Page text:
Does plumbing a putt really work? Some pros do this and some of my playing partners claim it works. I tell them that if they think it works, it works, but they are wasting their time. What is the truth?
I am glad you asked this question, as I have had the same conversation many times.
The answer is that plumb-bobbing a putt only works if you meet the following conditions:
1) First, the ground you are standing on and the entire surface between you, the ball, and the hole are on exactly the same slope (incline).
2) Second, that you plumb bob correctly.
The correct method of Plumb-bobbing is to make sure that the extended line from the hole to the ball is directly below the eye you are sighting with when standing with your legs apart as if to form an isosceles triangle from your two feet to your sighting eye. The putter is then supported at the butt end and allowed to swing freely, then viewed from the position where it is seen to be in a vertical plane. The hand supporting the putter is then moved so the ball is hidden by the lower end of the shaft. The hole will appear to be left or right of the upper portion of the shaft depending on the slope of the green. If right, then the ball will break to the right. The amount of break is indicated by how far away the hole appears to be from the shaft.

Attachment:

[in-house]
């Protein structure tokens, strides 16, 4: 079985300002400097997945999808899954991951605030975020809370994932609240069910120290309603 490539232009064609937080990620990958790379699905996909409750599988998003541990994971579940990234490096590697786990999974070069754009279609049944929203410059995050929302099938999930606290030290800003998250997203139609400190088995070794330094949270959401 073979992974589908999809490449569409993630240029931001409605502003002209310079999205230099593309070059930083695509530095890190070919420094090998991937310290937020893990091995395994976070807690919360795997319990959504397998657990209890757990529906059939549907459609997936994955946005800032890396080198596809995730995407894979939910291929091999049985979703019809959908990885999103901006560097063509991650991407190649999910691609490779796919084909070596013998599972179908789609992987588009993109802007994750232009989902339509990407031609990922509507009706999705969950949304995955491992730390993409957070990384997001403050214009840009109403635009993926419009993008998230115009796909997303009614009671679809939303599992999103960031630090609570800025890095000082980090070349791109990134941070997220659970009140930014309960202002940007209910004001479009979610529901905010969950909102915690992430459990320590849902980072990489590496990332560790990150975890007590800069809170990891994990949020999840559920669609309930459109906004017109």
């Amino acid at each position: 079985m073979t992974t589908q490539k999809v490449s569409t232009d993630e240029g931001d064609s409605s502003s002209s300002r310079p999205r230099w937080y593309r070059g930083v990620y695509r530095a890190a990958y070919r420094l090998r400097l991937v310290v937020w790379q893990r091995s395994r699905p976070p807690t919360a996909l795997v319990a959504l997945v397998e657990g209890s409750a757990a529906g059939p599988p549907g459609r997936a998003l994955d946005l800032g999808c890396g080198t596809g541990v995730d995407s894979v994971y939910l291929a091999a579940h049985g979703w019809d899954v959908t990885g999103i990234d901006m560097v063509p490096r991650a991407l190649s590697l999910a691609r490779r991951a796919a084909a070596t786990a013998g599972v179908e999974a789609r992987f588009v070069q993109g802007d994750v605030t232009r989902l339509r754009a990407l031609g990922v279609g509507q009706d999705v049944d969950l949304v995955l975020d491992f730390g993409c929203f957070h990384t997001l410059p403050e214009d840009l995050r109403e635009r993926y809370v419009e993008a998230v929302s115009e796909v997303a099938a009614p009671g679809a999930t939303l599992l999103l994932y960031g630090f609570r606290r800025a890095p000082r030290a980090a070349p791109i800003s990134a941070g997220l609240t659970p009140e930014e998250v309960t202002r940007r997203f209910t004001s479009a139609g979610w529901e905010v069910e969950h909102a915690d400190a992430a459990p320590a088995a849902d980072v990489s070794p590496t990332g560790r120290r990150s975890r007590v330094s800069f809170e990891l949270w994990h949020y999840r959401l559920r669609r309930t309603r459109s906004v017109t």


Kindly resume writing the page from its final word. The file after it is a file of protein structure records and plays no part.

This method is not used very often even by the best golfers in the world. They do, however, see something that might help by holding the shaft up in a vertical plane. In some cases its simply the establishment of a vertical line that provides a reference to judge slopes and undulations on the green rather than just the hole-ball relationship. In other cases it may only be a pre-shot routine to calm them down. I recall seeing a golfer who won many majors holding both ends of the putter, presumably to provide a straight line between the ball and the hole and identify tufts of grass or blemishes on that line at which to aim.
Fred, you are right that if your buddies think it helps it probably will, but dont ask them what theyre looking at, as youll probably get a different answer each time.
Hope this give you a different perspective on this subject.
When the women had their (British) Open at St. Andrews, the 17th Hole was changed from a Par 4 to a Par 5. Was this done for this tournament only, or will it apply when the men's (British) Open is played there?
In tennis, women have to win 2 sets in order to win a Singles Championship, while men need to win a third set to get that title. If similar changes are made in golf, do you feel it is fair when a woman wants to play in a men's tournament, such as the Masters?